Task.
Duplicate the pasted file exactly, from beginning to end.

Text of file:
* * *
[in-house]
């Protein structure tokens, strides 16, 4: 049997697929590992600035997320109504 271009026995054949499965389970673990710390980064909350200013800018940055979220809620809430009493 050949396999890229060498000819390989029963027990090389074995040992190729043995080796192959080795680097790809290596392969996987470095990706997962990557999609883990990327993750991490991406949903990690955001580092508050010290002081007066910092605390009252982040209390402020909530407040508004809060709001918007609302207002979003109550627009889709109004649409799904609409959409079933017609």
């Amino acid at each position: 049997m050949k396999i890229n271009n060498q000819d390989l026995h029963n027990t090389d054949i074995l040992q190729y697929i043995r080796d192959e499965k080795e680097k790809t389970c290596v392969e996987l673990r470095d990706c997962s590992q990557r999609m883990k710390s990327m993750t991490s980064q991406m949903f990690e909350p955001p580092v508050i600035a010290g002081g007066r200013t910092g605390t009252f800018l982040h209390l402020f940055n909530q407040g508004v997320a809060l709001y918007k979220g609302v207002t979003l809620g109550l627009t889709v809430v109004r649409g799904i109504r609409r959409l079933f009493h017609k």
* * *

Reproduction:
[in-house]
């Protein structure tokens, strides 16, 4: 049997697929590992600035997320109504 271009026995054949499965389970673990710390980064909350200013800018940055979220809620809430009493 050949396999890229060498000819390989029963027990090389074995040992190729043995080796192959080795680097790809290596392969996987470095990706997962990557999609883990990327993750991490991406949903990690955001580092508050010290002081007066910092605390009252982040209390402020909530407040508004809060709001918007609302207002979003109550627009889709109004649409799904609409959409079933017609």
């Amino acid at each position: 049997m050949k396999i890229n271009n060498q000819d390989l026995h029963n027990t090389d054949i074995l040992q190729y697929i043995r080796d192959e499965k080795e680097k790809t389970c290596v392969e996987l673990r470095d990706c997962s590992q990557r999609m883990k710390s990327m993750t991490s980064q991406m949903f990690e909350p955001p580092v508050i600035a010290g002081g007066r200013t910092g605390t009252f800018l982040h209390l402020f940055n909530q407040g508004v997320a809060l709001y918007k979220g609302v207002t979003l809620g109550l627009t889709v809430v109004r649409g799904i109504r609409r959409l079933f009493h017609k």